To ensure REACH projects are focused on high-priority problems of the health system, HTX has developed an initial Health System Priorities Map. The map shows a collection of health system indicators that are relevant to each of the health sectors of hospitals, primary care, home care and long term care. Many of these indicators align with those in the Health Quality Ontario Quality Indicator Program, while others were derived from interviews with healthcare delivery organizations and other sector experts.

    REACH Applicants are asked to select one or more indicators that are important to their institution, that can be used as the focus of their REACH project. If applicants would like to use a priority area that is NOT on the REACH Health System Priority Map, please provide a justification as to how this area of interest is relevant to a broad range of Ontario healthcare delivery organizations.

    Over time, this map will be expanded and validated to ensure it accurately represents where the health system wants to encourage innovation and that this information is helpful to the innovation community.

    Example Transformations, Outcomes and Enablers

    In addition to the Health System Priority Map, REACH is providing several examples of different types of health system transformations that are currently the focus of many innovation initiatives internationally. For each of those transformations, REACH has provided a list of example outcomes and examples of enabling technologies. Applicants are NOT required to use any of these examples. Rather, the examples are given to help guide applicants towards the concepts of outcome-based specifications, and the scope of innovative technologies in the market.

    Innovative Technology Registry

    When considering procurement of innovation, designated Ontario publicly funded healthcare delivery organizations must fully comply with the Broader Public Sector Procurement Directive set out by the Government of Ontario, to demonstrate openness, fairness, transparency, value for money and accountability1. To ensure fairness to all vendors, health delivery organizations typically engage with vendors only during a procurement event, after a Request For Proposals (RFP) is issued. Furthermore, limited resources at healthcare delivery organizations typically mean limited bandwidth to keep abreast of the latest medtech innovations that directly impact patient care.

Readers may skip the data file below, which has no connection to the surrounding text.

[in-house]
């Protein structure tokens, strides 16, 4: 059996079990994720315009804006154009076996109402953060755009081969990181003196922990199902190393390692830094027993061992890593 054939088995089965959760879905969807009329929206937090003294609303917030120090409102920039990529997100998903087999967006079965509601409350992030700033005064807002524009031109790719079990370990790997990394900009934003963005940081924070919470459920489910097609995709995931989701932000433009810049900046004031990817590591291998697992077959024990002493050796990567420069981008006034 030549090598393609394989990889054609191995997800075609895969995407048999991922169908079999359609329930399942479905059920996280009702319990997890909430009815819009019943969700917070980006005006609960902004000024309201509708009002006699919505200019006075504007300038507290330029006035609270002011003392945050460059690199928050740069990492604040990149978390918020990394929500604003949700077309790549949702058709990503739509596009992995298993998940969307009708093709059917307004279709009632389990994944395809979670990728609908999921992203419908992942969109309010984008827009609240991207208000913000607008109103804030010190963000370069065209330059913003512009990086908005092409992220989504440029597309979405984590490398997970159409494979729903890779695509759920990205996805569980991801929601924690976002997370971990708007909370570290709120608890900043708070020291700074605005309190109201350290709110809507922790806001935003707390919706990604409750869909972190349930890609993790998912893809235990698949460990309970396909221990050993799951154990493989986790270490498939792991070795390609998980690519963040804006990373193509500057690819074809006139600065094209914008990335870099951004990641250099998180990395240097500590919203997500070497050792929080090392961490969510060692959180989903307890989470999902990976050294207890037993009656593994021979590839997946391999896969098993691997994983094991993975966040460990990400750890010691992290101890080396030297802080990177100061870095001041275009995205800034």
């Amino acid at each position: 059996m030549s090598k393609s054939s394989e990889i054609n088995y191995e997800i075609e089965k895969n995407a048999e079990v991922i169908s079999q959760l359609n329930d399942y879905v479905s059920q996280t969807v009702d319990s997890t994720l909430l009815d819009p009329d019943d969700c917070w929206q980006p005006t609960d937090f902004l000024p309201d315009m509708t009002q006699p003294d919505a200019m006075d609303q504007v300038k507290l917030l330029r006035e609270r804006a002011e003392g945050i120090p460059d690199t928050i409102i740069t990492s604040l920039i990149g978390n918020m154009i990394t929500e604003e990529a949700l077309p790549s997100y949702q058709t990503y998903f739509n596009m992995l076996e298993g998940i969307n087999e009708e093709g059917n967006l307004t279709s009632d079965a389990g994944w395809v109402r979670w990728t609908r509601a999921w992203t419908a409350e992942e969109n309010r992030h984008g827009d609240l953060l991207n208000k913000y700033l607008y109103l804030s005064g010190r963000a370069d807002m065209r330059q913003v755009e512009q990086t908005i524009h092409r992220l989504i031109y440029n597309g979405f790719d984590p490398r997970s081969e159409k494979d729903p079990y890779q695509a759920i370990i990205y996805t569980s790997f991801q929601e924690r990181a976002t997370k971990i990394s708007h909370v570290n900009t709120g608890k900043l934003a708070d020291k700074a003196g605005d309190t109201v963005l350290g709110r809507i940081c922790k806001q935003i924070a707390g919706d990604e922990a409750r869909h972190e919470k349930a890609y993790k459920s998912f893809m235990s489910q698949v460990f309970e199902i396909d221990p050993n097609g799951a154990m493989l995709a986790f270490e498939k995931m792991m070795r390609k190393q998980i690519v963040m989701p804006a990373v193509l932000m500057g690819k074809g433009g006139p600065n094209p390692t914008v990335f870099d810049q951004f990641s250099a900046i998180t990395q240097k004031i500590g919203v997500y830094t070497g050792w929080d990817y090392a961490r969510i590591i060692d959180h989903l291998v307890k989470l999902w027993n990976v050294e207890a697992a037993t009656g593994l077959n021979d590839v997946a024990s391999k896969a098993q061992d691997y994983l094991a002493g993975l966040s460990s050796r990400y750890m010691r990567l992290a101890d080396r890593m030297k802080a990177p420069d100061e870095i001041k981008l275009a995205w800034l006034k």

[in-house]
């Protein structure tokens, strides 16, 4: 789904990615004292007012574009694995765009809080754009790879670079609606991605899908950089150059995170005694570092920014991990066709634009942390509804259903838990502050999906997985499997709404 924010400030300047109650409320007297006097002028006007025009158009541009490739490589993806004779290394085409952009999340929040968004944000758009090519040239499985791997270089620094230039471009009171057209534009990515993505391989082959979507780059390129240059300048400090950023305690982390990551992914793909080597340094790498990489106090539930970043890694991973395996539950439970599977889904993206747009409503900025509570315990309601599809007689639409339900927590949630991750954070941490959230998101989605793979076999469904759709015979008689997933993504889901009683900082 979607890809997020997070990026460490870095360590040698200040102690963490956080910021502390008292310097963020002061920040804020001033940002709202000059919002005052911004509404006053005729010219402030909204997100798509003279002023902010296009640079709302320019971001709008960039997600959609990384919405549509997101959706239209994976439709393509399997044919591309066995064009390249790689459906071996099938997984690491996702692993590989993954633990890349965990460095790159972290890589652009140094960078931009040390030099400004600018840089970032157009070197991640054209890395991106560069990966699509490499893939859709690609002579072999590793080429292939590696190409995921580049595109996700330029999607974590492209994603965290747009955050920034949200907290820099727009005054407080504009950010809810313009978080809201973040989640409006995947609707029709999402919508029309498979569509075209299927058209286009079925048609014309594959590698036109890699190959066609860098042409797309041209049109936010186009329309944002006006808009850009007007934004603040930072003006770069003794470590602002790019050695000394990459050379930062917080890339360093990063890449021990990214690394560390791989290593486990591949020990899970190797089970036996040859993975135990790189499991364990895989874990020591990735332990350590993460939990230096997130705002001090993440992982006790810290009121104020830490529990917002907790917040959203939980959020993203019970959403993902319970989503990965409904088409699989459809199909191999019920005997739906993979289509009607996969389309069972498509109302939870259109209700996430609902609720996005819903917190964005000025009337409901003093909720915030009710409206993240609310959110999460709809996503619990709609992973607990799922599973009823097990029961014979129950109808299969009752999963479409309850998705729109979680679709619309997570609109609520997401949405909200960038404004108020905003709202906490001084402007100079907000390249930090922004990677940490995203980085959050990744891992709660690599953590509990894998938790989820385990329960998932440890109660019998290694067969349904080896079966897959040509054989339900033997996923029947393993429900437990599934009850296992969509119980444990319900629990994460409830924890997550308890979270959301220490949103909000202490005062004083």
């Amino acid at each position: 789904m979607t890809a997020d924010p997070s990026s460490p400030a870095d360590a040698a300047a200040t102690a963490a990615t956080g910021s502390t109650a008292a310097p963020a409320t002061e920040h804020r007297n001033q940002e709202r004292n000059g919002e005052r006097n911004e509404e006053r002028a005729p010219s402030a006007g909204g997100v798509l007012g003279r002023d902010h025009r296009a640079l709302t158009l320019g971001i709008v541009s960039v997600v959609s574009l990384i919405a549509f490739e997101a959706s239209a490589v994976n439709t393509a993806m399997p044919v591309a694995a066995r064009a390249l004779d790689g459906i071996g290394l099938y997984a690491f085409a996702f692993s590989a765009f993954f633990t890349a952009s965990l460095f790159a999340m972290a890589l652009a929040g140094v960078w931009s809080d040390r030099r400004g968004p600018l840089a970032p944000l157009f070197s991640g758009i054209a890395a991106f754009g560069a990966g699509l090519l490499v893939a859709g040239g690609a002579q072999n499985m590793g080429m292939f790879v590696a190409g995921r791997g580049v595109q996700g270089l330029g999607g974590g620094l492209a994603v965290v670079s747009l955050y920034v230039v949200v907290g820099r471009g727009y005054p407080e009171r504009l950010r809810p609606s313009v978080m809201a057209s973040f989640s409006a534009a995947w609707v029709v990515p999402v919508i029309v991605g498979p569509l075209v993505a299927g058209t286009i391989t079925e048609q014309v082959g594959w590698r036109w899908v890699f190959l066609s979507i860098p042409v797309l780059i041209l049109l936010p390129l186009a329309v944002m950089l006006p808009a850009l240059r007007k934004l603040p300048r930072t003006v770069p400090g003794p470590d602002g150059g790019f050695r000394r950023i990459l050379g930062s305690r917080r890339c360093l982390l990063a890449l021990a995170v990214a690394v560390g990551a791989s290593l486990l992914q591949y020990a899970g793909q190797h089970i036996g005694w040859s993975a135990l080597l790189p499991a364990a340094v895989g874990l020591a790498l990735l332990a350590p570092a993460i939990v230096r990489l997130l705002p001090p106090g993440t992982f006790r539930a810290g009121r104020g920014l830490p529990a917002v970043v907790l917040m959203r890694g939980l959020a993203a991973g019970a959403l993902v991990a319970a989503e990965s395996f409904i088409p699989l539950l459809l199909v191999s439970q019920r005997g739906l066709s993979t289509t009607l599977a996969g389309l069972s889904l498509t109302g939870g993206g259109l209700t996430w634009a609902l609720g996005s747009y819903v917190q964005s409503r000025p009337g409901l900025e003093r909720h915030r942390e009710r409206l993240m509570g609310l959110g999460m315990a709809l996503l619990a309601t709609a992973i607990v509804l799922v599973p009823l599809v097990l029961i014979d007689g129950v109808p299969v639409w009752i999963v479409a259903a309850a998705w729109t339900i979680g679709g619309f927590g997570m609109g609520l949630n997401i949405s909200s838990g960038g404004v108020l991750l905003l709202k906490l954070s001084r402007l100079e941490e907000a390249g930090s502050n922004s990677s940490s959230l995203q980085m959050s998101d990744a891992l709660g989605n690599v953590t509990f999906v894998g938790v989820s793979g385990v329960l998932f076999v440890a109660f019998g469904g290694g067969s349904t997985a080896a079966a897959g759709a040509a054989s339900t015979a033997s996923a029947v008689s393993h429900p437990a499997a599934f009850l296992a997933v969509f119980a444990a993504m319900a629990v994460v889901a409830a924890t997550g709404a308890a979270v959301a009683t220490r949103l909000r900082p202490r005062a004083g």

For medtech innovators, it is difficult to showcase their innovations to healthcare delivery organizations without formally responding to a procurement call. In addition, there is not a scalable process for innovators to showcase their technologies/products to all Ontario healthcare delivery organizations without having to approach each of them individually.

    The Innovative Technology Registry is designed to address such challenges. The Innovative Technology Registry aims to capture and collate the details of innovative medtech solutions and companies. The registry in turn will be made available to healthcare delivery organizations in Ontario to showcase innovative solutions available in the Canadian market, empowering healthcare delivery organizations to recognize the latest medtech innovations available for procurement.

    Medtech innovators interested in being included in the Innovative Technology Registry are invited to complete the form below.
    Innovative Technology Registry Form

    Submissions are reviewed periodically and innovative products are added to the registry as appropriate.

    Click here for the latest version of the HTX Innovative Technology Registry .

    1 BPS Accountability Act 2010. http://www.ontario.ca/laws/statute/10b25


    Content for FAQs to be provided shortly.

    Contact Us

    For general inquiries about the HTX REACH program, contact us by email at REACH@htx.ca